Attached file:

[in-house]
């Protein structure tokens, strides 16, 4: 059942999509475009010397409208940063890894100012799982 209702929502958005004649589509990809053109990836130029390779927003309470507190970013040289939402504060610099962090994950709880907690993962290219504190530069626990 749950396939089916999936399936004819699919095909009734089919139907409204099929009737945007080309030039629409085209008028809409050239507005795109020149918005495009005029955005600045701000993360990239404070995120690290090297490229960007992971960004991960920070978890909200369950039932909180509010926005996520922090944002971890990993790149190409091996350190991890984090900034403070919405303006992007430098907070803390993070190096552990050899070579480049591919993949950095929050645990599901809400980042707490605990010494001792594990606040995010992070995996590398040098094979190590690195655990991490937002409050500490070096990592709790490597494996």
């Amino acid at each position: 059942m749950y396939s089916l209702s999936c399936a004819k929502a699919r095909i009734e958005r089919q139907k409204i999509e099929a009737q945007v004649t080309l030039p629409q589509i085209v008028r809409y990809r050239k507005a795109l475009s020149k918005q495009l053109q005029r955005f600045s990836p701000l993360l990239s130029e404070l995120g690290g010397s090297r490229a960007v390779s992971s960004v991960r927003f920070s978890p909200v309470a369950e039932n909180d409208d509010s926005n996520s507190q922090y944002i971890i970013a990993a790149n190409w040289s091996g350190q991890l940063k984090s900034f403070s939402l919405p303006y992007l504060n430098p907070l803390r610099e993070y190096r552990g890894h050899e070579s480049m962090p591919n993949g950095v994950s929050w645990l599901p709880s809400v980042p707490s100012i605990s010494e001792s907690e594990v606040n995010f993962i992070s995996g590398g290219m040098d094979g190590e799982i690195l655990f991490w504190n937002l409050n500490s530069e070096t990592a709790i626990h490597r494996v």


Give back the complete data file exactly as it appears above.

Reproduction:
[in-house]
């Protein structure tokens, strides 16, 4: 059942999509475009010397409208940063890894100012799982 209702929502958005004649589509990809053109990836130029390779927003309470507190970013040289939402504060610099962090994950709880907690993962290219504190530069626990 749950396939089916999936399936004819699919095909009734089919139907409204099929009737945007080309030039629409085209008028809409050239507005795109020149918005495009005029955005600045701000993360990239404070995120690290090297490229960007992971960004991960920070978890909200369950039932909180509010926005996520922090944002971890990993790149190409091996350190991890984090900034403070919405303006992007430098907070803390993070190096552990050899070579480049591919993949950095929050645990599901809400980042707490605990010494001792594990606040995010992070995996590398040098094979190590690195655990991490937002409050500490070096990592709790490597494996």
């Amino acid at each position: 059942m749950y396939s089916l209702s999936c399936a004819k929502a699919r095909i009734e958005r089919q139907k409204i999509e099929a009737q945007v004649t080309l030039p629409q589509i085209v008028r809409y990809r050239k507005a795109l475009s020149k918005q495009l053109q005029r955005f600045s990836p701000l993360l990239s130029e404070l995120g690290g010397s090297r490229a960007v390779s992971s960004v991960r927003f920070s978890p909200v309470a369950e039932n909180d409208d509010s926005n996520s507190q922090y944002i971890i970013a990993a790149n190409w040289s091996g350190q991890l940063k984090s900034f403070s939402l919405p303006y992007l504060n430098p907070l803390r610099e993070y190096r552990g890894h050899e070579s480049m962090p591919n993949g950095v994950s929050w645990l599901p709880s809400v980042p707490s100012i605990s010494e001792s907690e594990v606040n995010f993962i992070s995996g590398g290219m040098d094979g190590e799982i690195l655990f991490w504190n937002l409050n500490s530069e070096t990592a709790i626990h490597r494996v």